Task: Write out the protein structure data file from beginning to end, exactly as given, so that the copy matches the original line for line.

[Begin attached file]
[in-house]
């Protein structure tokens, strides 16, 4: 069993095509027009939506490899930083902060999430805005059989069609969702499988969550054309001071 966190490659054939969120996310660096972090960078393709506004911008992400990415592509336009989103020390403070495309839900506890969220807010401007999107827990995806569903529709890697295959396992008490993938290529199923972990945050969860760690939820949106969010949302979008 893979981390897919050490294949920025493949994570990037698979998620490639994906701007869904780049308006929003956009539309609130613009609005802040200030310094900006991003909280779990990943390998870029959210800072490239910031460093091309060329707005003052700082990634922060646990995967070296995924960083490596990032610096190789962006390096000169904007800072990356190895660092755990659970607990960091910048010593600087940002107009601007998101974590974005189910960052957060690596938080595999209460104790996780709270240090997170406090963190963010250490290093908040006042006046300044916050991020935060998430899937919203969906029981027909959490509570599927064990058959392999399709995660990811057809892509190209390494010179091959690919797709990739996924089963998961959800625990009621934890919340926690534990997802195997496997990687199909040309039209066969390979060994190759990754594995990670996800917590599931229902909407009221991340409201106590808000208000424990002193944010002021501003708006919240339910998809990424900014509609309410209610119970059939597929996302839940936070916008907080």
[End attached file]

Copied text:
[in-house]
């Protein structure tokens, strides 16, 4: 069993095509027009939506490899930083902060999430805005059989069609969702499988969550054309001071 966190490659054939969120996310660096972090960078393709506004911008992400990415592509336009989103020390403070495309839900506890969220807010401007999107827990995806569903529709890697295959396992008490993938290529199923972990945050969860760690939820949106969010949302979008 893979981390897919050490294949920025493949994570990037698979998620490639994906701007869904780049308006929003956009539309609130613009609005802040200030310094900006991003909280779990990943390998870029959210800072490239910031460093091309060329707005003052700082990634922060646990995967070296995924960083490596990032610096190789962006390096000169904007800072990356190895660092755990659970607990960091910048010593600087940002107009601007998101974590974005189910960052957060690596938080595999209460104790996780709270240090997170406090963190963010250490290093908040006042006046300044916050991020935060998430899937919203969906029981027909959490509570599927064990058959392999399709995660990811057809892509190209390494010179091959690919797709990739996924089963998961959800625990009621934890919340926690534990997802195997496997990687199909040309039209066969390979060994190759990754594995990670996800917590599931229902909407009221991340409201106590808000208000424990002193944010002021501003708006919240339910998809990424900014509609309410209610119970059939597929996302839940936070916008907080």